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Professional News
Computerized Brain Training Aids Cognition in Schizophrenia
Psychiatric News
Volume 46 Number 24 page 7a-33

Rigorous and intensive computer-based training of people with schizophrenia using principles of neural plasticity to master lower-level perceptual and attentional auditory and verbal learning processes is possible. The technique appears to translate into improvements in higher-level cognitive functions and possibly even enhanced quality of life.

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Sophia Vinogradov, M.D.: “I would like to argue that the brain is not immutably fixed, and that even in people with schizophrenia these neural systems show a high degree of plasticity and can change.” 

Credit: Ellen Dallager

At APA’s 2011 Institute on Psychiatric Services in San Francisco, Sophia Vinogradov, M.D., described research showing that computerized games aimed at training patients in very specific tasks can have effects on multiple interacting brain systems, resulting in changes in global cognitive functioning.

Vinogradov said the approach to brain training marks a significant new direction in what has been termed “cognitive remediation,” a field of decades-old research that has been stymied by repeated observations that while patients may improve in the short term on various cognitive tasks, the improvements are often not sustained and do not typically translate into widespread and enduring improvements in cognition or quality of life.

Vinogradov is professor in residence and interim associate chief of staff for mental health at San Francisco VA Medical Center and interim vice chair of the Department of Psychiatry at the University of California, San Francisco. At the institute, Vinogradov, received APA’s Alexander Gralnick Award for Research from past APA President and current APA American Psychiatric Foundation Treasurer Richard Harding, M.D.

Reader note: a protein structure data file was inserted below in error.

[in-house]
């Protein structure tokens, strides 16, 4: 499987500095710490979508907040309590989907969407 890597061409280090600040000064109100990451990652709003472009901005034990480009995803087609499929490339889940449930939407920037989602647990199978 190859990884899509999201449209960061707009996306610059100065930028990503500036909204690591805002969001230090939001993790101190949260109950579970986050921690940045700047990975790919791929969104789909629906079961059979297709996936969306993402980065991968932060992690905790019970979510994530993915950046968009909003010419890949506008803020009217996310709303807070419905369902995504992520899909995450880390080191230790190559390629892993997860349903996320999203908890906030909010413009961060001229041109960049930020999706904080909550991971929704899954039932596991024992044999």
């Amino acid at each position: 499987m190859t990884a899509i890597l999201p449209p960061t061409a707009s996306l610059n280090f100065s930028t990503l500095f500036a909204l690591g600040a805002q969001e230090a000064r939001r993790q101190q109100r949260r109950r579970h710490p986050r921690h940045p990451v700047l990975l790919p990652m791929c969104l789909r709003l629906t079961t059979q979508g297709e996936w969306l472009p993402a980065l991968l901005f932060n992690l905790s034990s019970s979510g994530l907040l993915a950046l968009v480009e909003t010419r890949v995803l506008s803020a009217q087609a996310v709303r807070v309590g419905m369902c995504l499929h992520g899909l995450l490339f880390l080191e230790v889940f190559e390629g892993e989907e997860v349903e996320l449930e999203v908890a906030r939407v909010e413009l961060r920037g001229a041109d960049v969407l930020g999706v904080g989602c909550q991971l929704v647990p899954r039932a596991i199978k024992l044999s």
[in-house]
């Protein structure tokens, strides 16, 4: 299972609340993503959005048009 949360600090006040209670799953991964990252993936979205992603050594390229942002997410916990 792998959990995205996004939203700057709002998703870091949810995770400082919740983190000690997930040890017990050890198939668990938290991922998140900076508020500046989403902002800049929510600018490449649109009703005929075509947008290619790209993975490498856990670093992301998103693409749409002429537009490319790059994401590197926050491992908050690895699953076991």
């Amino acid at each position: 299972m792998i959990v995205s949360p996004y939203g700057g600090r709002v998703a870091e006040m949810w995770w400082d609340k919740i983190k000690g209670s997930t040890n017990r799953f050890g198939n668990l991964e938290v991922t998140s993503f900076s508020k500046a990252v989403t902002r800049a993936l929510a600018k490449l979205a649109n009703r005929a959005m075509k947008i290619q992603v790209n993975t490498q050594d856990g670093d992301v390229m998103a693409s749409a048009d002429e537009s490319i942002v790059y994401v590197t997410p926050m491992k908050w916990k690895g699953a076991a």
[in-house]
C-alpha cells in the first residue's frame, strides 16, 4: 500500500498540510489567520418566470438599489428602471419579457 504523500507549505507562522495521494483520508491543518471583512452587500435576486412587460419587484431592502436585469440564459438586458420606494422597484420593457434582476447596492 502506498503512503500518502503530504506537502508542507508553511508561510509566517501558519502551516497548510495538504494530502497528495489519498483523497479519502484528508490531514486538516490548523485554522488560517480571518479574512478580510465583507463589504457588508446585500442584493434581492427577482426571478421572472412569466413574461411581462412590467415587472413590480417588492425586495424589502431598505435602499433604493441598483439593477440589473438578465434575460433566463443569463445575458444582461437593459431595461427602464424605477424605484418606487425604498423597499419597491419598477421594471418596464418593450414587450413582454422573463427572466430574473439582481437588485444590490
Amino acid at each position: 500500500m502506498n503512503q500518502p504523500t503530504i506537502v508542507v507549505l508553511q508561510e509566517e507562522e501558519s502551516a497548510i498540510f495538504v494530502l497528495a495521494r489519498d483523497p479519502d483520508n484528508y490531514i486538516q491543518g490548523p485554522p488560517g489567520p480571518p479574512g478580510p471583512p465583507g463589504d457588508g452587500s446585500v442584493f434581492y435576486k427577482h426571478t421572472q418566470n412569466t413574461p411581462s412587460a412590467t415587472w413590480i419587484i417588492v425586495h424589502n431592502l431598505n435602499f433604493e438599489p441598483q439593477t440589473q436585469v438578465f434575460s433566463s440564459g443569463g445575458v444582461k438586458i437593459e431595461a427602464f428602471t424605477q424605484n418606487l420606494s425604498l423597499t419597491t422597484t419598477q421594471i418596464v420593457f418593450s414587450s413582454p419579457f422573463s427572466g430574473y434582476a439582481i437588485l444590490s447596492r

Vinogradov said emerging research on cognitive training marks a departure from an older neuropsychological model, derived from studies of brain injury in the early part of the 20th century, which posited that schizophrenia and other brain disorders were marked by impairments in discrete and independent functions. “Implicit in this model is that the brain is permanently impaired and that the best you can hope for is a compensatory or work-around solution,” she said.

“I would argue that what has emerged in the last 10 or 15 years is really a ‘systems neuroscience model’ of impaired cognition in schizophrenia, one in which complex distributed neural systems are constantly interacting with each other,” Vinogradov explained, “and that what had been thought to be discrete, independent functions—such as attention or working memory or perception—are in fact intimately tied to each other and constantly interacting.”

Vinogradov said the new emerging model is based on the notion that, during successful learning, the brain represents relevant perceptual and cognitive-affective inputs with disproportionately larger and more coordinated populations of neurons that are distributed—and always interacting—across multiple levels of processing and throughout multiple brain regions.